October 17 2023
Dr. Megan Mullins, NRG’s Cancer Care Delivery Research (CCDR) committee member, continues advancing health equity with her latest publication, “Barriers, Facilitators, and Recommendations, for Sexual Orientation and Gender Identity Data Collection in Community Oncology Practices”.1 Beyond her commitment to this pressing challenge, Dr. Mullins exemplifies a commitment to team science. She assembled a multidisciplinary, multi-institutional team comprised of public health, physical medicine/rehabilitation, social welfare, nursing, and health policy experts. The team constitution, alone, sets a precedent for the multidisciplinary science essential to sound cancer care deliver research. Moreover, Dr. Mullins’ sexual orientation and gender identity (SOGI) exploration team includes an NCORP community site stakeholder well-positioned to inform study relevance, design, and dissemination necessary to integrate evidence into practice.The team constitution demonstrates the mosaic of NRGs’ professional network and Dr. Mullins’ ability to marshal these resources. Dr. Mullins’ latest work also affirms two long-standing NRG Oncology aspirations: advance clinically relevant science and sustained commitment to personal accountability for health equity.
Dr. Mullins explores disentangling the complex explanations for suboptimal SOGI data collection.Of note, Dr. Mullins observed respondents perceived SOGI questions held comparatively lower priority for optimal oncology care. Similarly, providers lacked knowledge regarding SOGI data collection benefits-identifying, understanding, and intervening on disparate cancer risk, later stage diagnosis, and compromised care satisfaction sexual and gender minorities face. Dr. Mullins’ findings indicated providers expressed concern that SOGI solicitation may create patient discomfort.In Dr. Mullins nuanced examination of these findings; she encourages continued exploration to discern whether provider assertions reflect displaced feelings (e.g., providers projecting their own discomfort onto patients) or warranted aspirations to preserve patient comfort.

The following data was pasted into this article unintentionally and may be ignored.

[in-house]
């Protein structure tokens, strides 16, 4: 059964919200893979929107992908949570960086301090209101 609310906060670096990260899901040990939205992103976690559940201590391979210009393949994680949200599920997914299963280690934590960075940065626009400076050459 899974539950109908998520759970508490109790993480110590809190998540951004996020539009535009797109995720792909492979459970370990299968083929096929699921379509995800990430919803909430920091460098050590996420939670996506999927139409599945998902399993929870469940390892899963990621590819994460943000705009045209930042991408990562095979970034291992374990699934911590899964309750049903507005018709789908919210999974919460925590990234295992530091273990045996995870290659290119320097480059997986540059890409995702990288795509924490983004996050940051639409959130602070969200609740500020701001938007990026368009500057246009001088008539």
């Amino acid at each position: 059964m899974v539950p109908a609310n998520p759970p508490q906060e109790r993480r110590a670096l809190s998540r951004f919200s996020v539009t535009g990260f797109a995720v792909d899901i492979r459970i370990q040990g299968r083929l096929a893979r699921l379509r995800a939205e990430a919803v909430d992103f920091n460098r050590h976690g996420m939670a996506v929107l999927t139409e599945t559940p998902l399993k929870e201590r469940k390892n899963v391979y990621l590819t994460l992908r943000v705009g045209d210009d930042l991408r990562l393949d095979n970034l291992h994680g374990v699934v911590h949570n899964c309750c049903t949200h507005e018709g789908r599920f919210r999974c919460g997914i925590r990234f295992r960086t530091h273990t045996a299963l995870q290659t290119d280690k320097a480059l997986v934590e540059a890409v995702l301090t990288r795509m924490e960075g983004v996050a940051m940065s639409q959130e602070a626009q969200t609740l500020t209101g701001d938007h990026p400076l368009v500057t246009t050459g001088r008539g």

Most importantly, Dr. Mullins’ scholarship encourages cultural humility, a concept advocated by NRG Oncology health disparities expert Kate Yeager, RN, PhD.2 Cultural humility encourages life-long self-reflection where individuals don’t merely learn another’s culture, but critically examine their own beliefs and identities. Cultural humility requires one to contemplate their own assumptions, biases, and values, ultimately elucidating how one’s own background and social environment informs one’s perspective. Dr. Mullins’ work encourages reflection on how our very identities, in part or whole, fundamentally determine how and what we define as problems warranting cancer care delivery research. Thus, Dr. Mullins’ work encourages our inquiry beyond the pragmatic and utilitarian (yet essential) call for enhanced data collection diversity. Dr. Mullins’ work, and NRG’s CCDR committee, demands our sustained commitment to equity scholarship; Dr. Mullins’ work calls us to predicate this commitment on an authentic self-assessment begetting comprehensive inquiry advantageous for subsequent intervention development. Dr. Mullins’ work, while timely, exemplifies NRG Oncology’s historic and sustained commitment to authentic exploration of health equity.
1. Mullins MA, Reber L, Washington A, et al. Barriers, facilitators, and recommendations for sexual orientation and gender identity data collection in community oncology practices. Cancer Medicine 2023;12(18):19203-19214 Read the article
2. Yeager KA, Bauer-Wu S. Cultural humility: essential foundation for clinical researchers. Applied nursing research : ANR. 2013;26(4):251-256.